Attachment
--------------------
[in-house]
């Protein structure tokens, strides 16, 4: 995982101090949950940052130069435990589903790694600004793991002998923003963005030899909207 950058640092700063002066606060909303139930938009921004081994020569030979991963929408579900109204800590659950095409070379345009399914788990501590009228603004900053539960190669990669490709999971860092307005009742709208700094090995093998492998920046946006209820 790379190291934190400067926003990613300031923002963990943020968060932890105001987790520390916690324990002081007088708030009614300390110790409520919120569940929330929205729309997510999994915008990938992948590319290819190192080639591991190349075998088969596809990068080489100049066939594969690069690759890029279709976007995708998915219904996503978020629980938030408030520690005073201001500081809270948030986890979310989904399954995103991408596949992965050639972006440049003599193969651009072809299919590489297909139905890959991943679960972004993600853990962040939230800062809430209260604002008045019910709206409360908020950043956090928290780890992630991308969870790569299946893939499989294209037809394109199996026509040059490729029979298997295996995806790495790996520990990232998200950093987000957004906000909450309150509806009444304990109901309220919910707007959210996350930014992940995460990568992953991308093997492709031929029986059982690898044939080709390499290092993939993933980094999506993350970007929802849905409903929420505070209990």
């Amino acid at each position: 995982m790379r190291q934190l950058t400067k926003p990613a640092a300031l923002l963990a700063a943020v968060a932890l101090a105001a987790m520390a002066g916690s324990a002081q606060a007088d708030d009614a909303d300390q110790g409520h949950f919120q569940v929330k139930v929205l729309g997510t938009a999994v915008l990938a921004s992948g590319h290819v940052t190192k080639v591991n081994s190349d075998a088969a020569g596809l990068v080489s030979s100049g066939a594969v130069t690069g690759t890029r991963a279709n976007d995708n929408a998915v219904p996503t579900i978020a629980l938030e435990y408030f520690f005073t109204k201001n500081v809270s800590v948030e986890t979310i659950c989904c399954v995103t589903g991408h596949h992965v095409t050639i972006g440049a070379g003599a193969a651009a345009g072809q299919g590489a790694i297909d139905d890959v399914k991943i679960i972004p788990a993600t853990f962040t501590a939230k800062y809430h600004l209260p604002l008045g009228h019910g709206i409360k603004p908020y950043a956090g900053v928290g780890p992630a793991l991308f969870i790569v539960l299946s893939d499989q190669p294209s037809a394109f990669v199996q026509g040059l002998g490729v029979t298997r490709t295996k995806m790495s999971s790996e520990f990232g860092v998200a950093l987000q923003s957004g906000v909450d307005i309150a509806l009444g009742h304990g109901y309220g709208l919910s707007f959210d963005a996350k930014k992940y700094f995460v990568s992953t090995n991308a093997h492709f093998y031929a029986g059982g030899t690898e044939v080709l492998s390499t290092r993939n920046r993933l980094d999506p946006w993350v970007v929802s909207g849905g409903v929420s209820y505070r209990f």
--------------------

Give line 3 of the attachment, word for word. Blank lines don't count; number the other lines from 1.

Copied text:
């Amino acid at each position: 995982m790379r190291q934190l950058t400067k926003p990613a640092a300031l923002l963990a700063a943020v968060a932890l101090a105001a987790m520390a002066g916690s324990a002081q606060a007088d708030d009614a909303d300390q110790g409520h949950f919120q569940v929330k139930v929205l729309g997510t938009a999994v915008l990938a921004s992948g590319h290819v940052t190192k080639v591991n081994s190349d075998a088969a020569g596809l990068v080489s030979s100049g066939a594969v130069t690069g690759t890029r991963a279709n976007d995708n929408a998915v219904p996503t579900i978020a629980l938030e435990y408030f520690f005073t109204k201001n500081v809270s800590v948030e986890t979310i659950c989904c399954v995103t589903g991408h596949h992965v095409t050639i972006g440049a070379g003599a193969a651009a345009g072809q299919g590489a790694i297909d139905d890959v399914k991943i679960i972004p788990a993600t853990f962040t501590a939230k800062y809430h600004l209260p604002l008045g009228h019910g709206i409360k603004p908020y950043a956090g900053v928290g780890p992630a793991l991308f969870i790569v539960l299946s893939d499989q190669p294209s037809a394109f990669v199996q026509g040059l002998g490729v029979t298997r490709t295996k995806m790495s999971s790996e520990f990232g860092v998200a950093l987000q923003s957004g906000v909450d307005i309150a509806l009444g009742h304990g109901y309220g709208l919910s707007f959210d963005a996350k930014k992940y700094f995460v990568s992953t090995n991308a093997h492709f093998y031929a029986g059982g030899t690898e044939v080709l492998s390499t290092r993939n920046r993933l980094d999506p946006w993350v970007v929802s909207g849905g409903v929420s209820y505070r209990f």